The extensive focus on test results is worrying* says a major report from the Organisation of Economic Co-operation and Development (OECD). The use of “benchmarking”, although important in any successful school system, is more prevalent in England than in most other OECD countries. But OECD warns that such “high-stake tests can have negative consequences for educational outcomes”.
The possible adverse effects are that such emphasis:
1 Encourages grade inflation
2 Gives examination boards no incentive to uphold higher standards than their competitors
3 Encourages “gaming” and “teaching to tests”
4 Encourages an emphasis on skills that can be easily taught and easily measured thereby reducing the time spent on non-cognitive skills.
To this list could be added:
1 Encourages schools to manipulate their intake so that the majority of their pupils are chosen for their ability to pass the tests.
2 Impacts disproportionately on low-ability children and those who are disadvantaged.
3 Reduces the morale of teachers in schools judged poor because their exam results are low.
4 Discourages teachers from applying for jobs in schools whose intake means the school is likely to be at the bottom of the exam league tables.
1 A lessening of reliance of GCSE scores
2 That the Government consider the negative effects of having five competing exam boards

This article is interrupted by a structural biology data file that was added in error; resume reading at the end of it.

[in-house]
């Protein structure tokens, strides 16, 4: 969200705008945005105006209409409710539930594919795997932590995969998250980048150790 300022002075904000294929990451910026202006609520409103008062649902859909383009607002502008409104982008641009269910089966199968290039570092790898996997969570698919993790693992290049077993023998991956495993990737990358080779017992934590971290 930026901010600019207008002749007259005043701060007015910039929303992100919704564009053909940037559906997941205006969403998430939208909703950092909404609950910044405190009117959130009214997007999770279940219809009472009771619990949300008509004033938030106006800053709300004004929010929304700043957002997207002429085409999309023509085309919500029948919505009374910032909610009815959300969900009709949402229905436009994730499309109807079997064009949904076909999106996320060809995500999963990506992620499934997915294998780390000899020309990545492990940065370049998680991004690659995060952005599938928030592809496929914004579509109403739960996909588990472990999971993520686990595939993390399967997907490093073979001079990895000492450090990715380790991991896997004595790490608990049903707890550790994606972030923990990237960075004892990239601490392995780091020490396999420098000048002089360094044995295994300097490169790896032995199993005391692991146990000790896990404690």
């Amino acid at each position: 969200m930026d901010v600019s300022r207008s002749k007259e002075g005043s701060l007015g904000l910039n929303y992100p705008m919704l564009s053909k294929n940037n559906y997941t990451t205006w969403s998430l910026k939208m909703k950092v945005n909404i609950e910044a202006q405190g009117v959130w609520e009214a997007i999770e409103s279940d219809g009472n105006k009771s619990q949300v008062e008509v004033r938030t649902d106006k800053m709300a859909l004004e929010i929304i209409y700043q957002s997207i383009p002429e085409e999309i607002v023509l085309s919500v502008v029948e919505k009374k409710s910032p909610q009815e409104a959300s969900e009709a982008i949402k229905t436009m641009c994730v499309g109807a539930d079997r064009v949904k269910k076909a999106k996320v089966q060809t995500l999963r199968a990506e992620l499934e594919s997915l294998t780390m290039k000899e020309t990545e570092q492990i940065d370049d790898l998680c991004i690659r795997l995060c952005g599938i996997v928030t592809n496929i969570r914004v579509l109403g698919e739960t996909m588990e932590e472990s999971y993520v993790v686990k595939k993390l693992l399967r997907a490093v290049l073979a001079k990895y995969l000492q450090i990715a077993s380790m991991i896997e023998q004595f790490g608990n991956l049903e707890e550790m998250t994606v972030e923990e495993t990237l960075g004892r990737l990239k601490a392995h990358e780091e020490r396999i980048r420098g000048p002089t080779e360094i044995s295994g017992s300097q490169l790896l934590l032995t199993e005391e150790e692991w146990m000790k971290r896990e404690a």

3 The use of “more sophisticated measures” to measure school effectiveness.
4 That “non-failing” schools are properly inspected. The system whereby such schools have a lighter inspection regime is an incentive for schools to improve scores to avoid inspections.
What are these “sophisticated measures”?
1 More emphasis on lesson observation and the learning environment
2 “Outcomes for statistical comparisons should be separated from school grades to make output measures independent of grade inflation and changes to the curriculum”
3 Sampling methods to track changes. This sampling would remove incentives to “teach to tests”.
4 The use of in-depth interviews “to analyse development of non-cognitive skills”. OECD recommends that these interviews should be devised and run by an independent body with no connection to Ofsted or exam boards. This organisation would be charged with measuring school quality over time, districts, school types and social background.
Is OECD correct in worrying about what they perceive to be an excessive emphasis on exam grades as a way of measuring UK schools? If so, are OECD's ideas good ones? Are there methods which could be added to the OECD list?
* “Reforming Education in England” OECD Economic Surveys: United Kingdom 2011 pp100-2.